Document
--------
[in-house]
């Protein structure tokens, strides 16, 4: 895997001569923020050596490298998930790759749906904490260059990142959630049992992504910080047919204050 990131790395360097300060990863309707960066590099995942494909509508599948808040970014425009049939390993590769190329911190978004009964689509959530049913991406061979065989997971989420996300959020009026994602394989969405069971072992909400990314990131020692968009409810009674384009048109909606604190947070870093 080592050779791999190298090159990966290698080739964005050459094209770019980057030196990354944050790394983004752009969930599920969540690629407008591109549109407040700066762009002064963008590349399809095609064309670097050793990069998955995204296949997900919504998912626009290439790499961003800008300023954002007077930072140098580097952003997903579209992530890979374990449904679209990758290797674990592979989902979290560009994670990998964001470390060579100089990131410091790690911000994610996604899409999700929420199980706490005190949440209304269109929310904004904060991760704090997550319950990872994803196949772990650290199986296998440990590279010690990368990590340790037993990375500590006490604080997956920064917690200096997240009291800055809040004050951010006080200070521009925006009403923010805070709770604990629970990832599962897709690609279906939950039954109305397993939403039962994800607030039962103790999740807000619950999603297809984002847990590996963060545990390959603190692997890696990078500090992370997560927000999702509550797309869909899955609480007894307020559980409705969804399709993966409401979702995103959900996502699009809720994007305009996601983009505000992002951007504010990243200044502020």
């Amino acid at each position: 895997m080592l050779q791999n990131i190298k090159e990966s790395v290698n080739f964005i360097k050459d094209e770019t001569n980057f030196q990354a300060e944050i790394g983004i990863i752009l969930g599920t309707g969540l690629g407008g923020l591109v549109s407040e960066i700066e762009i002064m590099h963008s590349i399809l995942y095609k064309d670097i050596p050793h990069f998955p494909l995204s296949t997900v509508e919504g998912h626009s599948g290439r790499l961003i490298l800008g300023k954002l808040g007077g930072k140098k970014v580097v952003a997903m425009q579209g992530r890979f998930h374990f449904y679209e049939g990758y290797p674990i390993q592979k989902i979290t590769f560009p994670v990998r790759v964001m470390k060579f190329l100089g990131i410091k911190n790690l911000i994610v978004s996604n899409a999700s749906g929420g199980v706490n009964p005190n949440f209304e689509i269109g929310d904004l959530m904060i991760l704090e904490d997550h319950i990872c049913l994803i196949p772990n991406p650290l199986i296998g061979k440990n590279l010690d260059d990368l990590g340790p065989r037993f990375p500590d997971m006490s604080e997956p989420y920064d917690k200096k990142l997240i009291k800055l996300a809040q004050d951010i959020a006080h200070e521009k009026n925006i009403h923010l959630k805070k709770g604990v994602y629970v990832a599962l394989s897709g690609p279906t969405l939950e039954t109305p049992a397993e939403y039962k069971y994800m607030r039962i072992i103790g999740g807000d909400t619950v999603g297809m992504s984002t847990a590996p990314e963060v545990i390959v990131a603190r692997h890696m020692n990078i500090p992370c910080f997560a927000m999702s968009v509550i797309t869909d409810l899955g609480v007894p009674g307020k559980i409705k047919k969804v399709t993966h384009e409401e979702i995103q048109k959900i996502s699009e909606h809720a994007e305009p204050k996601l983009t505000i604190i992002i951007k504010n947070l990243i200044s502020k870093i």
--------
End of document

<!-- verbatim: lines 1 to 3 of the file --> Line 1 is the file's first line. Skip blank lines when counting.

[in-house]
């Protein structure tokens, strides 16, 4: 895997001569923020050596490298998930790759749906904490260059990142959630049992992504910080047919204050 990131790395360097300060990863309707960066590099995942494909509508599948808040970014425009049939390993590769190329911190978004009964689509959530049913991406061979065989997971989420996300959020009026994602394989969405069971072992909400990314990131020692968009409810009674384009048109909606604190947070870093 080592050779791999190298090159990966290698080739964005050459094209770019980057030196990354944050790394983004752009969930599920969540690629407008591109549109407040700066762009002064963008590349399809095609064309670097050793990069998955995204296949997900919504998912626009290439790499961003800008300023954002007077930072140098580097952003997903579209992530890979374990449904679209990758290797674990592979989902979290560009994670990998964001470390060579100089990131410091790690911000994610996604899409999700929420199980706490005190949440209304269109929310904004904060991760704090997550319950990872994803196949772990650290199986296998440990590279010690990368990590340790037993990375500590006490604080997956920064917690200096997240009291800055809040004050951010006080200070521009925006009403923010805070709770604990629970990832599962897709690609279906939950039954109305397993939403039962994800607030039962103790999740807000619950999603297809984002847990590996963060545990390959603190692997890696990078500090992370997560927000999702509550797309869909899955609480007894307020559980409705969804399709993966409401979702995103959900996502699009809720994007305009996601983009505000992002951007504010990243200044502020």
């Amino acid at each position: 895997m080592l050779q791999n990131i190298k090159e990966s790395v290698n080739f964005i360097k050459d094209e770019t001569n980057f030196q990354a300060e944050i790394g983004i990863i752009l969930g599920t309707g969540l690629g407008g923020l591109v549109s407040e960066i700066e762009i002064m590099h963008s590349i399809l995942y095609k064309d670097i050596p050793h990069f998955p494909l995204s296949t997900v509508e919504g998912h626009s599948g290439r790499l961003i490298l800008g300023k954002l808040g007077g930072k140098k970014v580097v952003a997903m425009q579209g992530r890979f998930h374990f449904y679209e049939g990758y290797p674990i390993q592979k989902i979290t590769f560009p994670v990998r790759v964001m470390k060579f190329l100089g990131i410091k911190n790690l911000i994610v978004s996604n899409a999700s749906g929420g199980v706490n009964p005190n949440f209304e689509i269109g929310d904004l959530m904060i991760l704090e904490d997550h319950i990872c049913l994803i196949p772990n991406p650290l199986i296998g061979k440990n590279l010690d260059d990368l990590g340790p065989r037993f990375p500590d997971m006490s604080e997956p989420y920064d917690k200096k990142l997240i009291k800055l996300a809040q004050d951010i959020a006080h200070e521009k009026n925006i009403h923010l959630k805070k709770g604990v994602y629970v990832a599962l394989s897709g690609p279906t969405l939950e039954t109305p049992a397993e939403y039962k069971y994800m607030r039962i072992i103790g999740g807000d909400t619950v999603g297809m992504s984002t847990a590996p990314e963060v545990i390959v990131a603190r692997h890696m020692n990078i500090p992370c910080f997560a927000m999702s968009v509550i797309t869909d409810l899955g609480v007894p009674g307020k559980i409705k047919k969804v399709t993966h384009e409401e979702i995103q048109k959900i996502s699009e909606h809720a994007e305009p204050k996601l983009t505000i604190i992002i951007k504010n947070l990243i200044s502020k870093i």